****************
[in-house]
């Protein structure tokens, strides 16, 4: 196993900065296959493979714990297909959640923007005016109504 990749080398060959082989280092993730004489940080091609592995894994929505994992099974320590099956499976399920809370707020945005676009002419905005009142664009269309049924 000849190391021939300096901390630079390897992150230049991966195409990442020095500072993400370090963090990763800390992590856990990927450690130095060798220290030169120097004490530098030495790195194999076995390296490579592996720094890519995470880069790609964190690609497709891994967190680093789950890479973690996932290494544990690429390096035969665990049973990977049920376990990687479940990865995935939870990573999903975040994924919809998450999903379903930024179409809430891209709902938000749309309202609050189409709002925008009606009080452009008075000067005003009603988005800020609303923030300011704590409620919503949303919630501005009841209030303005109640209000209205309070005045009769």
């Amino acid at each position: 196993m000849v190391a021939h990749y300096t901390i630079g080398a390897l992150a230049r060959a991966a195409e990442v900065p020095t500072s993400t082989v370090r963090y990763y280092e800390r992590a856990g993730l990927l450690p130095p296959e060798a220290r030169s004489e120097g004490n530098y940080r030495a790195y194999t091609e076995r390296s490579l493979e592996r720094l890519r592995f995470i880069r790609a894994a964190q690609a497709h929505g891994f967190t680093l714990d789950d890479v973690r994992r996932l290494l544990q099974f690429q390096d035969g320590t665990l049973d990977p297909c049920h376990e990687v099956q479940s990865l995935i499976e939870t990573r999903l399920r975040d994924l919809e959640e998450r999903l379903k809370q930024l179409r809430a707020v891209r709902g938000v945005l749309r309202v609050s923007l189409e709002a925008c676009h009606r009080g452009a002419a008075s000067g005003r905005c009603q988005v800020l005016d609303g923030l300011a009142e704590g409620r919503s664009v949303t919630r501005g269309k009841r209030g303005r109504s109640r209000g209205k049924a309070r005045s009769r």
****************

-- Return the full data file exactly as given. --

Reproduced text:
[in-house]
């Protein structure tokens, strides 16, 4: 196993900065296959493979714990297909959640923007005016109504 990749080398060959082989280092993730004489940080091609592995894994929505994992099974320590099956499976399920809370707020945005676009002419905005009142664009269309049924 000849190391021939300096901390630079390897992150230049991966195409990442020095500072993400370090963090990763800390992590856990990927450690130095060798220290030169120097004490530098030495790195194999076995390296490579592996720094890519995470880069790609964190690609497709891994967190680093789950890479973690996932290494544990690429390096035969665990049973990977049920376990990687479940990865995935939870990573999903975040994924919809998450999903379903930024179409809430891209709902938000749309309202609050189409709002925008009606009080452009008075000067005003009603988005800020609303923030300011704590409620919503949303919630501005009841209030303005109640209000209205309070005045009769």
């Amino acid at each position: 196993m000849v190391a021939h990749y300096t901390i630079g080398a390897l992150a230049r060959a991966a195409e990442v900065p020095t500072s993400t082989v370090r963090y990763y280092e800390r992590a856990g993730l990927l450690p130095p296959e060798a220290r030169s004489e120097g004490n530098y940080r030495a790195y194999t091609e076995r390296s490579l493979e592996r720094l890519r592995f995470i880069r790609a894994a964190q690609a497709h929505g891994f967190t680093l714990d789950d890479v973690r994992r996932l290494l544990q099974f690429q390096d035969g320590t665990l049973d990977p297909c049920h376990e990687v099956q479940s990865l995935i499976e939870t990573r999903l399920r975040d994924l919809e959640e998450r999903l379903k809370q930024l179409r809430a707020v891209r709902g938000v945005l749309r309202v609050s923007l189409e709002a925008c676009h009606r009080g452009a002419a008075s000067g005003r905005c009603q988005v800020l005016d609303g923030l300011a009142e704590g409620r919503s664009v949303t919630r501005g269309k009841r209030g303005r109504s109640r209000g209205k049924a309070r005045s009769r």